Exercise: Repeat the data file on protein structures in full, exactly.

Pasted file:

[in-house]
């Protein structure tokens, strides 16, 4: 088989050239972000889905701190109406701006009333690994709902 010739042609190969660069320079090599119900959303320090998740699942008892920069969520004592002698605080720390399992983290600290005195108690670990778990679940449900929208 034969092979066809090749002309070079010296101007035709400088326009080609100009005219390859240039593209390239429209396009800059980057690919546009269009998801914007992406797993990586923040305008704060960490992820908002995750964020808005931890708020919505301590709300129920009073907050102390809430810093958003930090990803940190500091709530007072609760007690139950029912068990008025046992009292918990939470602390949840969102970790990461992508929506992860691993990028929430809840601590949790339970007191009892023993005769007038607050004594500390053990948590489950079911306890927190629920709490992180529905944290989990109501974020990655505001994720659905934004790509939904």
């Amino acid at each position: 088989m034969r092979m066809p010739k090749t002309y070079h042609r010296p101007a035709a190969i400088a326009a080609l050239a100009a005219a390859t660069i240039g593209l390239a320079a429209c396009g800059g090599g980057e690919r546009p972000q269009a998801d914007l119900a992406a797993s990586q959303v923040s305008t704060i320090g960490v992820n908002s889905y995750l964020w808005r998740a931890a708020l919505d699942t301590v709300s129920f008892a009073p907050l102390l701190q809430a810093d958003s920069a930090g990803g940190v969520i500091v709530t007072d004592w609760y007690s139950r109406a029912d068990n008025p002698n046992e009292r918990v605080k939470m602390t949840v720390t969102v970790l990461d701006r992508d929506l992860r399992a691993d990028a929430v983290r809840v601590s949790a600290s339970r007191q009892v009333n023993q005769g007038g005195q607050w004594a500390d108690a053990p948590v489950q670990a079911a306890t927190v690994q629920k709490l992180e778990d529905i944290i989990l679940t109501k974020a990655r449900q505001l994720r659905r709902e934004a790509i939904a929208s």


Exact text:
[in-house]
């Protein structure tokens, strides 16, 4: 088989050239972000889905701190109406701006009333690994709902 010739042609190969660069320079090599119900959303320090998740699942008892920069969520004592002698605080720390399992983290600290005195108690670990778990679940449900929208 034969092979066809090749002309070079010296101007035709400088326009080609100009005219390859240039593209390239429209396009800059980057690919546009269009998801914007992406797993990586923040305008704060960490992820908002995750964020808005931890708020919505301590709300129920009073907050102390809430810093958003930090990803940190500091709530007072609760007690139950029912068990008025046992009292918990939470602390949840969102970790990461992508929506992860691993990028929430809840601590949790339970007191009892023993005769007038607050004594500390053990948590489950079911306890927190629920709490992180529905944290989990109501974020990655505001994720659905934004790509939904």
């Amino acid at each position: 088989m034969r092979m066809p010739k090749t002309y070079h042609r010296p101007a035709a190969i400088a326009a080609l050239a100009a005219a390859t660069i240039g593209l390239a320079a429209c396009g800059g090599g980057e690919r546009p972000q269009a998801d914007l119900a992406a797993s990586q959303v923040s305008t704060i320090g960490v992820n908002s889905y995750l964020w808005r998740a931890a708020l919505d699942t301590v709300s129920f008892a009073p907050l102390l701190q809430a810093d958003s920069a930090g990803g940190v969520i500091v709530t007072d004592w609760y007690s139950r109406a029912d068990n008025p002698n046992e009292r918990v605080k939470m602390t949840v720390t969102v970790l990461d701006r992508d929506l992860r399992a691993d990028a929430v983290r809840v601590s949790a600290s339970r007191q009892v009333n023993q005769g007038g005195q607050w004594a500390d108690a053990p948590v489950q670990a079911a306890t927190v690994q629920k709490l992180e778990d529905i944290i989990l679940t109501k974020a990655r449900q505001l994720r659905r709902e934004a790509i939904a929208s």